- The Disputed Domain Names are confusingly similar to the BADGLEY MISCHKA Trademark because “[i]n creating the Disputed Domain Names, Respondent has added the generic, descriptive terms ‘swim’ and ‘swimwear’ to Complainant’s BADGLEY MISCHKA trademark, thereby making the Disputed Domain Names confusingly similar to Complainant’s trademark. The fact that such terms are closely linked and associated with Complainant’s brand and trademark only serves to underscore and increase the confusing similarity between the Disputed Domain Names and Complainant’s trademark”.
- Respondent has no rights or legitimate interests in respect of the Disputed Domain Names because, inter alia, “Respondent is not sponsored by or affiliated with Complainant in any way”; “Complainant has not given Respondent permission to use Complainant’s trademarks in any manner, including in domain names”; and “Respondent is not commonly known by the Disputed Domain Names” given that “the pertinent WhoIs information identifies the Registrant as ‘Ariel Fein’ which does not resemble the Disputed Domain Names in any manner”.
- The Disputed Domain Names were registered and are being used in bad faith because, inter alia, “[b]y registering domain names that incorporate the Complainant’s BADGLEY MISCHKA trademark in its entirety and including terms like ‘swim’ and ‘swimwear’ which relate to Complainant’s business, the Respondent has created domain names that are confusingly similar to Complainant’s BADGLEY MISCHKA trademark”; “[t]he presence of third-party, pay-per-click links at the Disputed Domain Names’ websites is evidence of bad faith registration and use”; and “the pay-per-click links found at the Disputed Domain Names would be the result of, at minimum, Respondent’s inactive, non-use of the domain names, or at worst, a concerted effort to participate in and facilitate the monetization of the Disputed Domain Names by parking it and featuring third-party links”.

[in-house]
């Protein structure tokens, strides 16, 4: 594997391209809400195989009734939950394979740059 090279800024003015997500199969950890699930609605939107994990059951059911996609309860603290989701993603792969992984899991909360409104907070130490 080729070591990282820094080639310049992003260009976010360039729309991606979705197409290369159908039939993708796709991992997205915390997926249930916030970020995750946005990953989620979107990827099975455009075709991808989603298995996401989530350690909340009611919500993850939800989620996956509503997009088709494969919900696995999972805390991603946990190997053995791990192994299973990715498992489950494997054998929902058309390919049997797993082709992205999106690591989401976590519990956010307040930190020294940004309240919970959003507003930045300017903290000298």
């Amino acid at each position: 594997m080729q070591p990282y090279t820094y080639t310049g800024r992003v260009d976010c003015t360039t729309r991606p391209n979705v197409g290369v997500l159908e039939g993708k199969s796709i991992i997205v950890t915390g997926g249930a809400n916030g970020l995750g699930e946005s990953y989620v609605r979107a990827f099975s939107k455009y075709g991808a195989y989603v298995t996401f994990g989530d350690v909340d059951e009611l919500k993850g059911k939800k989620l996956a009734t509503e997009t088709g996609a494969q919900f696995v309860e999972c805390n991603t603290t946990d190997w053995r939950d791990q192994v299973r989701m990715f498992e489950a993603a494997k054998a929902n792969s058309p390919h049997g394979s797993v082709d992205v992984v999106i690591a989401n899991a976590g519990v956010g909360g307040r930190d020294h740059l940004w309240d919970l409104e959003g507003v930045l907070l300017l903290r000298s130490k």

Respondent did not submit a formal Response. However, Respondent sent an email to the Registrar on September 5, 2018 (which the Registrar forwarded to the Center), stating, “You can transfer these domains to them. Let me know what you need from me”. Thereafter, on September 6, 2018, the Center sent an email to the parties regarding “settlement options”, after which Complainant sent an email to the Center on September 7, 2018, stating, “After much careful consideration, Complainant has decided to proceed with the UDRP proceeding”. In response thereto, Respondent sent an email to the Center on September 7, 2018, stating, “I don’t get it. They want the websites. I’m willing to give it to them. What’s the point of all this?”
6. Discussion and Findings